Picking Winning Stocks for Retirement

It’s day four of ‘Retirement Week’.

This afternoon your editor will sit down for a chat with retirement and superannuation expert Vern Gowdie, and Sound Money, Sound Investments editor Greg Canavan.

We’re broadcasting the discussion live. If you’ve registered for the event be sure to tune in to the conference call website in plenty of time.

The event starts at 2pm sharp.

So far this week we’ve looked at risk, asset allocation, and a simple way to set up an independent savings plan, starting with just one dollar per day.

In today’s Money Morning we’ll take things one step further. How to pick winning investments to make sure you have enough money to see you through retirement

If you want to know how many ways there are to pick stocks, the answer is, more than you can imagine.

Of course, not all of them produce winners. In fact there isn’t a system or methodology that produces a winner on every trade. But somewhere there probably is a system that produces a loser on every trade!

But before we get on to the subject of picking winning stocks, remember that this is part of your overall strategy. Before you get to this stage you need to go through the steps we’ve covered so far this week. You need to understand risks, allocate your asset exposure, and save so that you can invest.

Once you’ve done that then you can start thinking about how you’ll select each investment based on the risk, where it fits into your asset allocation, and how much of your savings you’ll use.

You Can’t Pick Stocks Like You Pick a Meal

Easy right? Not quite.

Picking winning stocks isn’t like ordering an entrée, main course and dessert from a menu.

If you buy and sell shares based on fundamental investing (meaning that you look at what the company does and its financials) you could be a value investor, a growth investor, a speculator, an income investor, or a contrarian investor.

Or you could be a combination of those…or a different type of fundamental investor entirely.

If you buy and sell shares based on technical analysis (meaning you look at price charts) there are 1,001 different methods. You may trade long or short – or both. Or you may base your trading on Fibonacci, Gann or Elliot Wave theories.

And that’s just naming a handful. There are many, many other ways to trade using technical analysis.

By now we may have put you completely off the idea of being an active and independent investor. That would be a shame. But if that’s your decision, that’s fine. Active investing isn’t for everyone (check out Vern Gowdie’s essay below).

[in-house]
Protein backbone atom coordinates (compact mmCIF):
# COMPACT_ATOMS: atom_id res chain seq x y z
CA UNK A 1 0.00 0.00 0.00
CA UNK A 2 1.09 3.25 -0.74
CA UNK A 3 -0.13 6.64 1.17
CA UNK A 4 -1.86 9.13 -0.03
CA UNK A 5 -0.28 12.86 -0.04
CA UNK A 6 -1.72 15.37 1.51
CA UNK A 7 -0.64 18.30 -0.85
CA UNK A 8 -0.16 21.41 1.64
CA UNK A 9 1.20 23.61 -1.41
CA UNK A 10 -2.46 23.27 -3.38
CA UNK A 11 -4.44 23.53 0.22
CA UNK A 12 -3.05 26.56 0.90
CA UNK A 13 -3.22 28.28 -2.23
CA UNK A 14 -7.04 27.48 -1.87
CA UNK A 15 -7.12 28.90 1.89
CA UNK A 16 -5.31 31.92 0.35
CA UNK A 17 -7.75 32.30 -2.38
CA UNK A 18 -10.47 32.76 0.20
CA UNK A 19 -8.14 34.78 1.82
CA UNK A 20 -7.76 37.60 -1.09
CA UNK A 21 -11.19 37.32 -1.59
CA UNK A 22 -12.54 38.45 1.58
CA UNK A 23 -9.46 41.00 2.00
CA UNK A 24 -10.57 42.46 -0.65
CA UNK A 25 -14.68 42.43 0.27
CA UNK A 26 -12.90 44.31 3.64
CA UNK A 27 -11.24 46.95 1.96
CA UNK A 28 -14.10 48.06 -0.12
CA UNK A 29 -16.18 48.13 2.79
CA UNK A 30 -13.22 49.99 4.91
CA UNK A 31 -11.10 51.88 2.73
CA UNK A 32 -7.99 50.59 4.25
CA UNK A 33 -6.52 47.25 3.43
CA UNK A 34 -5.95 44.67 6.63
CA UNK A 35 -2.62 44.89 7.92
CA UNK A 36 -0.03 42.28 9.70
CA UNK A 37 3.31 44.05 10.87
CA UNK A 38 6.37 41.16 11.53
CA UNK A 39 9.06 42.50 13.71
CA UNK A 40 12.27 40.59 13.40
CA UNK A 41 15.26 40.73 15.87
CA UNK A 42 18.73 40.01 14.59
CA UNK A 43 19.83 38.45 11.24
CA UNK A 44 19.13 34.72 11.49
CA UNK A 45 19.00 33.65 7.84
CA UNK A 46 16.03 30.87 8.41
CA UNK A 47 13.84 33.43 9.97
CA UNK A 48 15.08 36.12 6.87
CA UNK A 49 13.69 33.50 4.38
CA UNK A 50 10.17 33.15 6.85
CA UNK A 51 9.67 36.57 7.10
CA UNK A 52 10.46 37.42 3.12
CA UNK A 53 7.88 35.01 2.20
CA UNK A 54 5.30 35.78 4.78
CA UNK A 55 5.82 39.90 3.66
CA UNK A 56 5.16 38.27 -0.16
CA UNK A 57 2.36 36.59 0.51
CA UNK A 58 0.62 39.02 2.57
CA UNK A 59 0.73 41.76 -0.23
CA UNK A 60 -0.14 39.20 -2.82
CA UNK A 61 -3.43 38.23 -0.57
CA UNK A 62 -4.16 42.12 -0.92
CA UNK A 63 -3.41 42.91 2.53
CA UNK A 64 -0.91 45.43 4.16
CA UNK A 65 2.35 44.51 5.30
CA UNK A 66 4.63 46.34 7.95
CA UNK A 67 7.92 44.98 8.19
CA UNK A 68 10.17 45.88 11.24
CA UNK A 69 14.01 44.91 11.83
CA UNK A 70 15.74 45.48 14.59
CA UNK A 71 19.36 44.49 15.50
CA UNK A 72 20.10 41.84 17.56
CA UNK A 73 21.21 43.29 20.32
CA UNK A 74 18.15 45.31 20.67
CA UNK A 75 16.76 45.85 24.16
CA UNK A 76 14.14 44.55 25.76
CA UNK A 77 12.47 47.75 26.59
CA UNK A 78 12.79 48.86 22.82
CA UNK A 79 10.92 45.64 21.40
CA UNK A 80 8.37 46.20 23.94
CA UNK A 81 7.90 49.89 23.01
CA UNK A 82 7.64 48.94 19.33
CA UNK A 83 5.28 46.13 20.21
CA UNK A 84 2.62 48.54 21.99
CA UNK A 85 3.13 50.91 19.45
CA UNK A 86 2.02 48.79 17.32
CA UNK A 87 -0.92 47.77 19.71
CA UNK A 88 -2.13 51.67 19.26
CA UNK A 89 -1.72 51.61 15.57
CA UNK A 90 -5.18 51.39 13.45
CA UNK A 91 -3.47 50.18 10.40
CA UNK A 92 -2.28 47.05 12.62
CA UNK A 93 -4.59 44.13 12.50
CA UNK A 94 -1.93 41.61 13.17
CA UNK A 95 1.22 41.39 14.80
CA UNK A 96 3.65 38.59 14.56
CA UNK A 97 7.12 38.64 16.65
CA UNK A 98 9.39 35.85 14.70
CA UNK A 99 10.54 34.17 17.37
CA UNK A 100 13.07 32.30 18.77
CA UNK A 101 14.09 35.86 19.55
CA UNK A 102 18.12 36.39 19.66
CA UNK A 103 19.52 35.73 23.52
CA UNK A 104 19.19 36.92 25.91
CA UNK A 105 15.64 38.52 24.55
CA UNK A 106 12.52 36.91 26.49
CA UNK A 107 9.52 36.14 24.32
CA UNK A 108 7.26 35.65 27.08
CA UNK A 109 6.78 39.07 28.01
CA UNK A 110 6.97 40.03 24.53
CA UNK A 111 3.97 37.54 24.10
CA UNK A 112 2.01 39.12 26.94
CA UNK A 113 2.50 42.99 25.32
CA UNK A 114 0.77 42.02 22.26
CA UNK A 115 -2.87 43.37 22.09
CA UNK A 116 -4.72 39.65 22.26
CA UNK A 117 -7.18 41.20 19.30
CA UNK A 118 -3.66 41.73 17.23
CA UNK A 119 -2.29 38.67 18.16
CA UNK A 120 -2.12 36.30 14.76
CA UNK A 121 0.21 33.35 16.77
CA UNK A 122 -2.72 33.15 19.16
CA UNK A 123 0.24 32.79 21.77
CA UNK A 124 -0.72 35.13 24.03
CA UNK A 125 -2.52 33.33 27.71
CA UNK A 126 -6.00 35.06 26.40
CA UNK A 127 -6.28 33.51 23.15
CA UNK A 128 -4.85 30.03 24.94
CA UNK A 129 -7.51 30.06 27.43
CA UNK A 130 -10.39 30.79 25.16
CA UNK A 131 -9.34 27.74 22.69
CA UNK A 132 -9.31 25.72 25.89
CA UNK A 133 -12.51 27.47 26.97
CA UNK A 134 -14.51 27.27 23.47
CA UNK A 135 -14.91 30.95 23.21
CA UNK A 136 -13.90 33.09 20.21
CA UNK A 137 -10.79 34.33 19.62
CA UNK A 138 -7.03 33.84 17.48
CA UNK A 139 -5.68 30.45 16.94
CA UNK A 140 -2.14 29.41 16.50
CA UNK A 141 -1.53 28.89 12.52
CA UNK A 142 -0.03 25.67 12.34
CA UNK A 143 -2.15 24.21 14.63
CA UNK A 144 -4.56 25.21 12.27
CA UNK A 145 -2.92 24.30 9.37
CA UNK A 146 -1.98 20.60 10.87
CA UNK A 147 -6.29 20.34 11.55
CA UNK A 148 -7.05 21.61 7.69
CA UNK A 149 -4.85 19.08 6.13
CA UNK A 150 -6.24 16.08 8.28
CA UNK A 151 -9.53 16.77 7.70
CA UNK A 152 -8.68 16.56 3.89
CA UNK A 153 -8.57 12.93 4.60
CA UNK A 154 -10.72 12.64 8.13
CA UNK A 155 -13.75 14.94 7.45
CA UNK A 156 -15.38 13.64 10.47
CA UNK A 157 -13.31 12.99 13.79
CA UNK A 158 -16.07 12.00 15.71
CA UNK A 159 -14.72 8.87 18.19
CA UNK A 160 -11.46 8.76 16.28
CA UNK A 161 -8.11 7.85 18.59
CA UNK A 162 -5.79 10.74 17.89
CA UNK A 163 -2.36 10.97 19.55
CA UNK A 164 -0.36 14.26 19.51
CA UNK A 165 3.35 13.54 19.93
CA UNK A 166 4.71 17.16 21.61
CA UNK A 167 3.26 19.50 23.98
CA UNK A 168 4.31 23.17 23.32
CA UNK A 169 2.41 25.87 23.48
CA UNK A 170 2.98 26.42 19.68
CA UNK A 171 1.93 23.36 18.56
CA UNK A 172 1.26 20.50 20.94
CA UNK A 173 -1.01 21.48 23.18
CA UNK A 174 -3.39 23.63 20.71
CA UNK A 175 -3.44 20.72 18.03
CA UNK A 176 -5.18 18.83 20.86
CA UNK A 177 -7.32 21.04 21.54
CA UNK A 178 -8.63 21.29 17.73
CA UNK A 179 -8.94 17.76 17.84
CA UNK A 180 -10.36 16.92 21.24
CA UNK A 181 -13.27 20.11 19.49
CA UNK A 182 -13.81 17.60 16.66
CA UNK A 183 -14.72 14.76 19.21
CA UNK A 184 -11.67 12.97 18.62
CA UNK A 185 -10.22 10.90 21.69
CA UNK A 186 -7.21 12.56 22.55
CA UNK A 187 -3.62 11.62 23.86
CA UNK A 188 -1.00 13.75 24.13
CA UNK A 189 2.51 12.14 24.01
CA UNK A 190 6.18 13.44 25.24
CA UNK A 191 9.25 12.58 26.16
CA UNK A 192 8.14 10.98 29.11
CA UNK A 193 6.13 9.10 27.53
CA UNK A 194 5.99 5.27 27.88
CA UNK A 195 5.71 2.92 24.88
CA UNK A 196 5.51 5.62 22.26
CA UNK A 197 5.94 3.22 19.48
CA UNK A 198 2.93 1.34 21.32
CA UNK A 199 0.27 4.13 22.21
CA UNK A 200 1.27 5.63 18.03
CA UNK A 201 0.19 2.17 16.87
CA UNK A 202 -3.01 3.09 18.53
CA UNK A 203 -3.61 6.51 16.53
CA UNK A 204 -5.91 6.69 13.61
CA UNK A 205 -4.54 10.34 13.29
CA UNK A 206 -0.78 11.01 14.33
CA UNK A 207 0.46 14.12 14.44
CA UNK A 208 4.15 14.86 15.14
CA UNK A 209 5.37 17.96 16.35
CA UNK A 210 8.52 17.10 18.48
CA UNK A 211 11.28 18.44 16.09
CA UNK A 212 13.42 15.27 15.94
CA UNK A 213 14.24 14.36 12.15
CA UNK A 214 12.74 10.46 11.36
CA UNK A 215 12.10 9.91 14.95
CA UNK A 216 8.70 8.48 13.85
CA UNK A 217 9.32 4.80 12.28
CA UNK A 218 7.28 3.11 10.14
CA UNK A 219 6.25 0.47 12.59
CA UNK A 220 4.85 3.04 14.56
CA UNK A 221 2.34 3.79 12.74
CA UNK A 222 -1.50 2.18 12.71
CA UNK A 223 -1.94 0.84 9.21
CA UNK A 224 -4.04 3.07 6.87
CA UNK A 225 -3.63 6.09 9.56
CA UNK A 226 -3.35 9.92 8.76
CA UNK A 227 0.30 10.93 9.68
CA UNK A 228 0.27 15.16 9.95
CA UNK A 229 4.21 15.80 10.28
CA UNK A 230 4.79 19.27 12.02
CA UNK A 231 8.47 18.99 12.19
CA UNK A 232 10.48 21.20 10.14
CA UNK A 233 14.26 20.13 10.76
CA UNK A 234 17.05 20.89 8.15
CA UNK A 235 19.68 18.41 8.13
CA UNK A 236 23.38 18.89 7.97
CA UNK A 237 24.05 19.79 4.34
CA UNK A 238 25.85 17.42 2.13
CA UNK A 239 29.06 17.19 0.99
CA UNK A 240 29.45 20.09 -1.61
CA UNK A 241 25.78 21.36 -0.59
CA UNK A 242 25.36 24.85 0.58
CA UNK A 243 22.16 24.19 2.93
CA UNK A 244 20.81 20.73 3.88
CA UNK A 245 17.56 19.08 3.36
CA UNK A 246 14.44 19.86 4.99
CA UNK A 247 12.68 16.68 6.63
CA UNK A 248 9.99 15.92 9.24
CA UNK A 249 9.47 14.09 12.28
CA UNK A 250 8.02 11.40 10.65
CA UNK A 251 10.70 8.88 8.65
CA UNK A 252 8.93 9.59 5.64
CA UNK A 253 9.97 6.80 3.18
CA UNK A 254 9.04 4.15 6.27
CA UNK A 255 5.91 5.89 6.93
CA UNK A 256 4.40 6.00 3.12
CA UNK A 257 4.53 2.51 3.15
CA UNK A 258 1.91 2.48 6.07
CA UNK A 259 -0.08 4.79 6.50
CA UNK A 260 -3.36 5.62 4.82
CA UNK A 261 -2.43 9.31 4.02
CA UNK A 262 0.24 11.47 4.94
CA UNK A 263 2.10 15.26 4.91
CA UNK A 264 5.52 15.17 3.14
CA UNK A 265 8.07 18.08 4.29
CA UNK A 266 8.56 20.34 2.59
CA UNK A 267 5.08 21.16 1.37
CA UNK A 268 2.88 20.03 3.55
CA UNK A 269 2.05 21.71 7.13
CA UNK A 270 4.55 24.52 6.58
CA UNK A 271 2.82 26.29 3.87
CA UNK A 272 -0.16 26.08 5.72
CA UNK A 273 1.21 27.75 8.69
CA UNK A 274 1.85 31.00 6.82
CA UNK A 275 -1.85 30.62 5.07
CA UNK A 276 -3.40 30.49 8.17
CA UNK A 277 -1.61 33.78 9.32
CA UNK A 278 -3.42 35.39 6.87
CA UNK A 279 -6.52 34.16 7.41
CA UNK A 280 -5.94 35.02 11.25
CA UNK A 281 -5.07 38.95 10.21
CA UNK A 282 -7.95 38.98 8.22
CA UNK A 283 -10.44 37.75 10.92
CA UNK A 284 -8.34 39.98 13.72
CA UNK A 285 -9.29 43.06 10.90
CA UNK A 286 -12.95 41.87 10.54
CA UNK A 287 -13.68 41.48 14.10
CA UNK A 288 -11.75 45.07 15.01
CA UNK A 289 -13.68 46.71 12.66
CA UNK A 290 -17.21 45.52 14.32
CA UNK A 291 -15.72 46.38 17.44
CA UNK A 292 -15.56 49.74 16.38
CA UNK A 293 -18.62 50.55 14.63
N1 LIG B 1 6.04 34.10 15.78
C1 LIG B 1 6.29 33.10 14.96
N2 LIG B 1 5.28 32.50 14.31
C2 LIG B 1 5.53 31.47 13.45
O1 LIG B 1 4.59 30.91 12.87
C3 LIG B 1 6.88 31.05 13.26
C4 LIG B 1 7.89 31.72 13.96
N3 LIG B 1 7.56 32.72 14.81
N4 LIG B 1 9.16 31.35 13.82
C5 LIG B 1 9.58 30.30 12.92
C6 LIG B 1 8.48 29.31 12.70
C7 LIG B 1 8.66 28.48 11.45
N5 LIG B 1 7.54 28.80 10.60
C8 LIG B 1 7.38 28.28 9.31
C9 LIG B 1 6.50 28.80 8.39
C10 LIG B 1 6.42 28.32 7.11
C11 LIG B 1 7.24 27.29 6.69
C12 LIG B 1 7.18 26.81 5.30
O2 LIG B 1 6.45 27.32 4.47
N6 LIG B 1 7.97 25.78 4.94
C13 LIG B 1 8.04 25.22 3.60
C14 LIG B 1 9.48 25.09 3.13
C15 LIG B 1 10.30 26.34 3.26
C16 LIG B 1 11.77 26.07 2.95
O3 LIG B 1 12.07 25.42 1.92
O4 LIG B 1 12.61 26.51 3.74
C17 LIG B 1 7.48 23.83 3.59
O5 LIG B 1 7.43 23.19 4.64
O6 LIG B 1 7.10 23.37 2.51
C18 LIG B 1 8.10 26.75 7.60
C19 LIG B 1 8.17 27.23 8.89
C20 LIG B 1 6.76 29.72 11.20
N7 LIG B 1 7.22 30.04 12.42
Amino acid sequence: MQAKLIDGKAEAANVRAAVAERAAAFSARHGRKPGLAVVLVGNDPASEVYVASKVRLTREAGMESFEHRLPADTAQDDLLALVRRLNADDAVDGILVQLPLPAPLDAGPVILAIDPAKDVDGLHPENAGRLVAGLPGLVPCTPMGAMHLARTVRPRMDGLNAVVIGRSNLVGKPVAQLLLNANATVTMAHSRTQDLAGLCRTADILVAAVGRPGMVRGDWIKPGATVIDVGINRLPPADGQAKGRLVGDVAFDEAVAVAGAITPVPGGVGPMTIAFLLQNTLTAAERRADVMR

But if you can stick with it and develop an approach that you’re comfortable with, you stand a good chance of becoming a successful investor.

So, is there one approach that’s better than others?

The easy answer would be to say that Warren Buffett’s style of value investing is the best approach. After all, he’s the world’s richest man.

But it’s not as straightforward as that. What suits one person may not suit another. Every investor has his or her own personality. Thousands of investors try to follow Buffett, but with mixed success.

You Don’t Have to Reinvent the Wheel, but You Can Change it

So quite often the best thing to do when saving and investing for retirement is to develop your own approach.

It doesn’t mean reinventing the wheel; you just get to alter it a bit. Odds are you’ll take a bit of something from a number of sources. For your blue-chip growth stocks you may look for value.

For your income portfolio you may look for earnings growth. Or if you want income stability, something like Nick Hubble’s ‘Security Ladder’ may fit the bill.

And for your small-cap punting stocks you’ll probably look for pure speculation…the stocks that can give you the biggest bang for your buck.

In short, as much as we’d like to tell you that there’s one secret winning formula, it wouldn’t be true. What’s most important is to think carefully about the criteria we’ve discussed this week and then adapt it to your own needs.

If you do that you’ll stand a great chance of avoiding some of the big investing pitfalls (such as over-exposing your asset base to one asset class) while still giving yourself the best possible chance to achieve your retirement goals.


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Kris Sayce

Kris is never one to pull punches when discussing market developments and economic events that can affect your wealth. He’ll take anyone to task — banks, governments, big business — if he thinks they’re trying to pull a fast one with your money. Kris is also the editor of Microcap Trader — where he reveals the best opportunities he’s discovered in the markets. If you’d like to more about Kris’ financial world view and investing philosophy then join him on Google+. It's where he shares investment insight, commentary and ideas that he can't always fit into his regular Money Morning essays.

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